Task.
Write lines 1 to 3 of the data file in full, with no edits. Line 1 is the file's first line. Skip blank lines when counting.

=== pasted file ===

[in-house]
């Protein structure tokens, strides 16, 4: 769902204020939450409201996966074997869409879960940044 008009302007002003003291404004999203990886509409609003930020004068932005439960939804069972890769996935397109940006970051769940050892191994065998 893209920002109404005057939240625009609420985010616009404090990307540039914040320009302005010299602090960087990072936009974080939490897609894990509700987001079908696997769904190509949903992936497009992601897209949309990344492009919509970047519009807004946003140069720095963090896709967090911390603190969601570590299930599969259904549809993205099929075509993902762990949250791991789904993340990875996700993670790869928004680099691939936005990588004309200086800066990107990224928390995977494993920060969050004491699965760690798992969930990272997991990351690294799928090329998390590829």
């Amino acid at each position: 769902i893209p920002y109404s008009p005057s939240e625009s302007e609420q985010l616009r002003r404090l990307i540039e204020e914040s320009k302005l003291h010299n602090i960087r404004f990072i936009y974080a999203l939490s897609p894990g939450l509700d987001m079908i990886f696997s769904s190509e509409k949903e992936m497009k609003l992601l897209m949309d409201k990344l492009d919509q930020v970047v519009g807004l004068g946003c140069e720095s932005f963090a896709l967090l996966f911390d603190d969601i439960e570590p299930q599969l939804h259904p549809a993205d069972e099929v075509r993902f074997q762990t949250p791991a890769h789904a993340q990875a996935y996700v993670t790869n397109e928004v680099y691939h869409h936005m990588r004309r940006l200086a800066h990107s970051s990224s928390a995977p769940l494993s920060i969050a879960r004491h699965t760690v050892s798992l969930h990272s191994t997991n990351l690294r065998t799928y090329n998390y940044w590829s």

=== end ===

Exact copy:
[in-house]
């Protein structure tokens, strides 16, 4: 769902204020939450409201996966074997869409879960940044 008009302007002003003291404004999203990886509409609003930020004068932005439960939804069972890769996935397109940006970051769940050892191994065998 893209920002109404005057939240625009609420985010616009404090990307540039914040320009302005010299602090960087990072936009974080939490897609894990509700987001079908696997769904190509949903992936497009992601897209949309990344492009919509970047519009807004946003140069720095963090896709967090911390603190969601570590299930599969259904549809993205099929075509993902762990949250791991789904993340990875996700993670790869928004680099691939936005990588004309200086800066990107990224928390995977494993920060969050004491699965760690798992969930990272997991990351690294799928090329998390590829």
């Amino acid at each position: 769902i893209p920002y109404s008009p005057s939240e625009s302007e609420q985010l616009r002003r404090l990307i540039e204020e914040s320009k302005l003291h010299n602090i960087r404004f990072i936009y974080a999203l939490s897609p894990g939450l509700d987001m079908i990886f696997s769904s190509e509409k949903e992936m497009k609003l992601l897209m949309d409201k990344l492009d919509q930020v970047v519009g807004l004068g946003c140069e720095s932005f963090a896709l967090l996966f911390d603190d969601i439960e570590p299930q599969l939804h259904p549809a993205d069972e099929v075509r993902f074997q762990t949250p791991a890769h789904a993340q990875a996935y996700v993670t790869n397109e928004v680099y691939h869409h936005m990588r004309r940006l200086a800066h990107s970051s990224s928390a995977p769940l494993s920060i969050a879960r004491h699965t760690v050892s798992l969930h990272s191994t997991n990351l690294r065998t799928y090329n998390y940044w590829s």